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Ursula Bethell


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A Poet's Garden

Alison Mary

Originally published in New Zealand Historic Places 40 (March 1993): 9-10.

The city of Christchurch is flat, built on the raupo and harakeke swamps of Te Patiki Whakatekateka o Waitaha (the Canterbury Plains). Rising steeply above the city are the hills of Banks Peninsula, which was a volcanic island when the raw rock of the Southern Alps rose more recently from the sea. For aeons, the nor'-west wind raged across the plains, blowing before it loess, finely ground by the great glaciers of the alps, which was plastered over the flanks of the extinct and eroding volcanoes.

The Maori used the fertile volcanic soils of the Peninsula for gardening, growing kumara on carefully cultivated warm slopes. Some years after Christchurch had been established, discerning European settlers raised their eyes to the hills and began to build dwellings and create gardens on the slopes above the city. The Port Hills, with the dramatic peak of Te Heru o Kahukura (the Sugarloaf) and the rocky crag of Te Tihi o Kahukura (Castle Rock), have a Maori history of tohunga power and mythical patupaiarehe (forest folk). They also have their own European poet, who created her garden on a steep slope and who lifted her head as she worked to see:

                            . . . the mountains, the mighty, the white ones
rising sheer from the cloudy sea, light-crowned, established.
            (‘Souhterly Sunday’)

Mary Ursula Bethell is acknowledged as one of New Zealand's leading poets. Finally settling in New Zealand in 1924, after several journeyings to and from England, she chose a warm, northerly-facing slope on the Cashmere Hills as the site for Rise Cottage. With her close friend, Effie Pollen, she designed and had built a weatherboard bungalow, sited for a view across the plains to the snow mountains. Then she began to garden, and as she gardened she composed poems which vividly show us the dramatic landscape and which share, with humour and perception, the joys and tribulations of gardening.

My garden has a declivity of one in ten feet.

How easy when I go down in the morning
To visit the vegetable marrows and perpetual spinach!

How steep when at evening, my labours concluded,
I collect all my implements and climb up to my bed!

            (‘Gradient’)

The steep slope, with all the difficulties of steepness, was also ‘Unceasingly swept by transmarine winds’ (‘Pause’) and the first task was to plant macrocarpa hedges on both sides of the section. These hedges, tall now and smoothly cut, still shelter the garden of Rise Cottage. Jenny and Ray Shave, the present owners, care lovingly for their historic home and garden. Ursula Bethell's orange tree, Omi-Kin-Kan, its difficult early growth recorded in poetry sixty years ago, died recently despite all efforts to save it. The olive tree, planted to conceal the garage, ‘a structure of excessive plainness’ (‘Detail’) still survives. Changes have been made by succeeding owners, but the feel of the garden also survives, one of ‘Our small fond human enclosures’, contrasting with the wide view (‘Pause’).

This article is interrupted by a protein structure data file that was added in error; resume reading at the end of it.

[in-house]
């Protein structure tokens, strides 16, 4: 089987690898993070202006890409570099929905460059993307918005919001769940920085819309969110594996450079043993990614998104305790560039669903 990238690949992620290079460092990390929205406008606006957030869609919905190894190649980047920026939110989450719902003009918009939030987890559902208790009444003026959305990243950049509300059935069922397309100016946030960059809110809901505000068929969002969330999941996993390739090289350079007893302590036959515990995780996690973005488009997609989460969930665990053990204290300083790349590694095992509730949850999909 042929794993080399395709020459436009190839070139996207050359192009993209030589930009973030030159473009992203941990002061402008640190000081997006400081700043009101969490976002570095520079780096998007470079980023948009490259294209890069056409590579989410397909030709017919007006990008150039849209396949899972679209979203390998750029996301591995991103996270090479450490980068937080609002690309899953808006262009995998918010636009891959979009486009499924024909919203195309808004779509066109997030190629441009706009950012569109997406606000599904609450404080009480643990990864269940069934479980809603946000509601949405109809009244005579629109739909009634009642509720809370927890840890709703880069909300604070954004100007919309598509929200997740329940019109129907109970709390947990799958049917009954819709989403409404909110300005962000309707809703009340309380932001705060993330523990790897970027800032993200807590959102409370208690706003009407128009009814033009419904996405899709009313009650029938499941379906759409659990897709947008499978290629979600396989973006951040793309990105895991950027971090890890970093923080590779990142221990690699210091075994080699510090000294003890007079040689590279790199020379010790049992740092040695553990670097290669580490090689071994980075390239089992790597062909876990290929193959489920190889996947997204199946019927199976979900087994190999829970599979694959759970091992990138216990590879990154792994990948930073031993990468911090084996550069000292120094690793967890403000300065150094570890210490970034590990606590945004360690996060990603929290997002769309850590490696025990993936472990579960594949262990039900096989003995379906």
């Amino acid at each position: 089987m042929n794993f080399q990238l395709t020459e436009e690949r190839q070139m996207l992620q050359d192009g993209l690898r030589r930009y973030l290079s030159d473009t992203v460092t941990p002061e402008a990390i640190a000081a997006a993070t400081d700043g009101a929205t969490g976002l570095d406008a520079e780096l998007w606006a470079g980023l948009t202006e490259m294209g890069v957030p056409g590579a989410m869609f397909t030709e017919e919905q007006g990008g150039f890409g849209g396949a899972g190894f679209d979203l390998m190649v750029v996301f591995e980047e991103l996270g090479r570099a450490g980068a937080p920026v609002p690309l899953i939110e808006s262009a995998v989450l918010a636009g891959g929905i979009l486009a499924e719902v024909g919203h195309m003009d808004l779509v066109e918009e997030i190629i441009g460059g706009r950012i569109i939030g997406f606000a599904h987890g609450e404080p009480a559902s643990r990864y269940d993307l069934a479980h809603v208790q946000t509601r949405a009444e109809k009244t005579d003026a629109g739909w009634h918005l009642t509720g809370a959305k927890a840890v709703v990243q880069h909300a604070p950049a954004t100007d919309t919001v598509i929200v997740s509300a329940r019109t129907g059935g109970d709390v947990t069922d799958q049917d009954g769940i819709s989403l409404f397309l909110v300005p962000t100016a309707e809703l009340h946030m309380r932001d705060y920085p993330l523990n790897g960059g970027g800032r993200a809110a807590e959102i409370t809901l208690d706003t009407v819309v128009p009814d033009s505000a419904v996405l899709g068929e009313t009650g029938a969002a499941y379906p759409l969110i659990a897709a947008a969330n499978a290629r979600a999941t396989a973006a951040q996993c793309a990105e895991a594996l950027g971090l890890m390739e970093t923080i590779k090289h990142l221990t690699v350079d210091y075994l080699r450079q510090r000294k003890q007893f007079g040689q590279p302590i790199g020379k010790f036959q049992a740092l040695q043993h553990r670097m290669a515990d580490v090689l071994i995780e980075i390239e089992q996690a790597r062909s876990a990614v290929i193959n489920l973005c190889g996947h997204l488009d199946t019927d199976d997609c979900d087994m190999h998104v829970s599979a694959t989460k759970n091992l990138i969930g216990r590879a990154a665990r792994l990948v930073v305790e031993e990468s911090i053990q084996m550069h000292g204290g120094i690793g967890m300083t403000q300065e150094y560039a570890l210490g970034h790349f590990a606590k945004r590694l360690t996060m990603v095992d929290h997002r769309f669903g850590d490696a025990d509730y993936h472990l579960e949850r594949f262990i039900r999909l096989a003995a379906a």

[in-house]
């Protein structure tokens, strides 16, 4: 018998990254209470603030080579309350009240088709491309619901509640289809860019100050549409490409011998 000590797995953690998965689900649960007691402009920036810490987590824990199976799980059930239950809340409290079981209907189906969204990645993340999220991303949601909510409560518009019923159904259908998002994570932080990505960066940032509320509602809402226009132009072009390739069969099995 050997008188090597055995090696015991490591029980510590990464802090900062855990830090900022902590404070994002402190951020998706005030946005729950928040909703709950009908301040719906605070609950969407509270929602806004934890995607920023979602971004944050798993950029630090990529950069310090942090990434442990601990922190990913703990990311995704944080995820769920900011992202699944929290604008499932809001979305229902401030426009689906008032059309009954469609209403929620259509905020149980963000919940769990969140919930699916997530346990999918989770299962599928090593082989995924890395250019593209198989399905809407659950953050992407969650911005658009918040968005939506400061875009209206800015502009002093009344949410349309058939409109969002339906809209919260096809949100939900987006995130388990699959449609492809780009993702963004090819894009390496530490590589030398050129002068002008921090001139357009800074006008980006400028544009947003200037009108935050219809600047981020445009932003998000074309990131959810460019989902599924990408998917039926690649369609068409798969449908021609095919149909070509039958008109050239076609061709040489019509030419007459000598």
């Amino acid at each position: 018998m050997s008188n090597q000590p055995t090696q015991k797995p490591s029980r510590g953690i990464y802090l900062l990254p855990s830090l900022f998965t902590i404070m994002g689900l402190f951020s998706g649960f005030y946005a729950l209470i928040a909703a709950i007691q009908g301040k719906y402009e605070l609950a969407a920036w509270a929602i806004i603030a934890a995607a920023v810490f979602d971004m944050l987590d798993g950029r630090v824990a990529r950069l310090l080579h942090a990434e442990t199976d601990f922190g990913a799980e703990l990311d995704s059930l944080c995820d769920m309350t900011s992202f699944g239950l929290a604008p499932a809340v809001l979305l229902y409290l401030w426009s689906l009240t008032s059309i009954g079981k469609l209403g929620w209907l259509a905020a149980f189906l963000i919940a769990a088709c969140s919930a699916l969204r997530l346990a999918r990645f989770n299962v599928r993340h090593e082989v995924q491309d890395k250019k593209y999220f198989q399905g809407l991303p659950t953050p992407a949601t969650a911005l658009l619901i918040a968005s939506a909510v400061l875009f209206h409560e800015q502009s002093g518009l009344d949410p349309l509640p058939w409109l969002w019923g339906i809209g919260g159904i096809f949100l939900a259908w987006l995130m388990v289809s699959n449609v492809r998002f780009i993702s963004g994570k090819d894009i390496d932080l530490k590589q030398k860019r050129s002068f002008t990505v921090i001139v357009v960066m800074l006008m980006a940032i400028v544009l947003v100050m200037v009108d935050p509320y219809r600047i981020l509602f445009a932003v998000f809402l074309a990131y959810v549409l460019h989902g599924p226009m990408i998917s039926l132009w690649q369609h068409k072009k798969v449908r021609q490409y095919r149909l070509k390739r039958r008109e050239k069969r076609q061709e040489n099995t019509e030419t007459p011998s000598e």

Thin lines of snow recede on the high ridges;
The plains are spread out brown under a blue haze;
My pinched zinnias rejoice with the marigolds and verbenas,
They burst out into the colours of a rich eastern carpet;
And Michael sleeps deeply under pinus insignis in cool shade.

(‘Meridian’)

Michael, the cat, was an important inhabitant of Ursula's garden, rolling in bidi-bid which had to be painfully removed, expected to share in the rejoicings when the orange tree first blossomed, scrambling up rose-posts and making his ‘lair where tender plants should flourish’ (‘Garden Lion’). He conflicted with another garden dweller, the riro riro (grey warbler) whose song entranced both Ursula and Effie.

Any gardener today, looking at the smooth lawns, the brilliant azaleas, the rock walls, the careful arrangement of colour, will be aware of the hard labour that has gone on and is still going on. Ursula wrote:

But the Horticulturist is deprived of the experience of dullness;
When he is not labouring in physical toil,
Or attempting to alleviate ever-recurring hunger and thirst,
He is working out a succession of vegetables,
Or engaged in agreeable speculations
Relating to the prospects of four or five years hence.
[ . . . ]
He has never accomplished when the sun goes down
More than a small portion of what he had intended to do.

( ‘Sinensis’)

Ursula's happiness at Rise Cottage, in home and garden, was dependent on her happiness with Effie and this came to an abrupt end with Effie's sudden death in 1934. Both her gardening and her poetry, her two loves and her lasting memorials, lost meaning for her. She wrote:

You were laughter, my liking, and frolic, my lost one,
   I must dissemble and smile still for your sake,
   Now that I know spring time is heart-break,
Now you have left me to look upon all that is lovely, alone.

(‘October 1935’)

The garden at Rise Cottage is an historic one because of its age and because of its first gardener. It is given added meaning by the recording of its early history in poems which will gladden any gardener and give insight into the hearts of gardeners for those not yet ensnared in this most rewarding of passions.

All quotations are from Ursula Bethell, Collected Poems edited by Vincent O'Sullivan, 1985 [1997]. Rise Cottage has been classified C by the Historic Places Trust.

 


© Alison Mary
 


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Last updated 22 May, 2005